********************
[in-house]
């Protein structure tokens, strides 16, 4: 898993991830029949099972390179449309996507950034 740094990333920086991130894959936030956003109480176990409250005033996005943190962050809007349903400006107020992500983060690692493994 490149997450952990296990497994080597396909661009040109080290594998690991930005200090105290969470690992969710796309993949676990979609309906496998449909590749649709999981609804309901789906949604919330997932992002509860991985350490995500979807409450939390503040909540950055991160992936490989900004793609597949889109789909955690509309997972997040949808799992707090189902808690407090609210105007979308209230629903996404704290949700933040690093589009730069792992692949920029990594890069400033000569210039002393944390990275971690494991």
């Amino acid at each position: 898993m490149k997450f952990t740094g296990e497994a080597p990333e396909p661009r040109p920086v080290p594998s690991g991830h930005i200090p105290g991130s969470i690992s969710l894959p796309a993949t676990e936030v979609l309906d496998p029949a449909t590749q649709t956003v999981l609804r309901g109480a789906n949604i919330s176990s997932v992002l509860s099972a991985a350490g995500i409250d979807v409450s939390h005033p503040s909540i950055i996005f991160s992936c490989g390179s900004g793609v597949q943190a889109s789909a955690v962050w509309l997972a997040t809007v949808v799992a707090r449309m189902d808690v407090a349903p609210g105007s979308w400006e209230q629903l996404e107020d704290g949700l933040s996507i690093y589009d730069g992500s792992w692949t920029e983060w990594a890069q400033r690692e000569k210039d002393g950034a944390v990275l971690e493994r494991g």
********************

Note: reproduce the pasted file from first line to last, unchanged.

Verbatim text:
[in-house]
């Protein structure tokens, strides 16, 4: 898993991830029949099972390179449309996507950034 740094990333920086991130894959936030956003109480176990409250005033996005943190962050809007349903400006107020992500983060690692493994 490149997450952990296990497994080597396909661009040109080290594998690991930005200090105290969470690992969710796309993949676990979609309906496998449909590749649709999981609804309901789906949604919330997932992002509860991985350490995500979807409450939390503040909540950055991160992936490989900004793609597949889109789909955690509309997972997040949808799992707090189902808690407090609210105007979308209230629903996404704290949700933040690093589009730069792992692949920029990594890069400033000569210039002393944390990275971690494991």
């Amino acid at each position: 898993m490149k997450f952990t740094g296990e497994a080597p990333e396909p661009r040109p920086v080290p594998s690991g991830h930005i200090p105290g991130s969470i690992s969710l894959p796309a993949t676990e936030v979609l309906d496998p029949a449909t590749q649709t956003v999981l609804r309901g109480a789906n949604i919330s176990s997932v992002l509860s099972a991985a350490g995500i409250d979807v409450s939390h005033p503040s909540i950055i996005f991160s992936c490989g390179s900004g793609v597949q943190a889109s789909a955690v962050w509309l997972a997040t809007v949808v799992a707090r449309m189902d808690v407090a349903p609210g105007s979308w400006e209230q629903l996404e107020d704290g949700l933040s996507i690093y589009d730069g992500s792992w692949t920029e983060w990594a890069q400033r690692e000569k210039d002393g950034a944390v990275l971690e493994r494991g």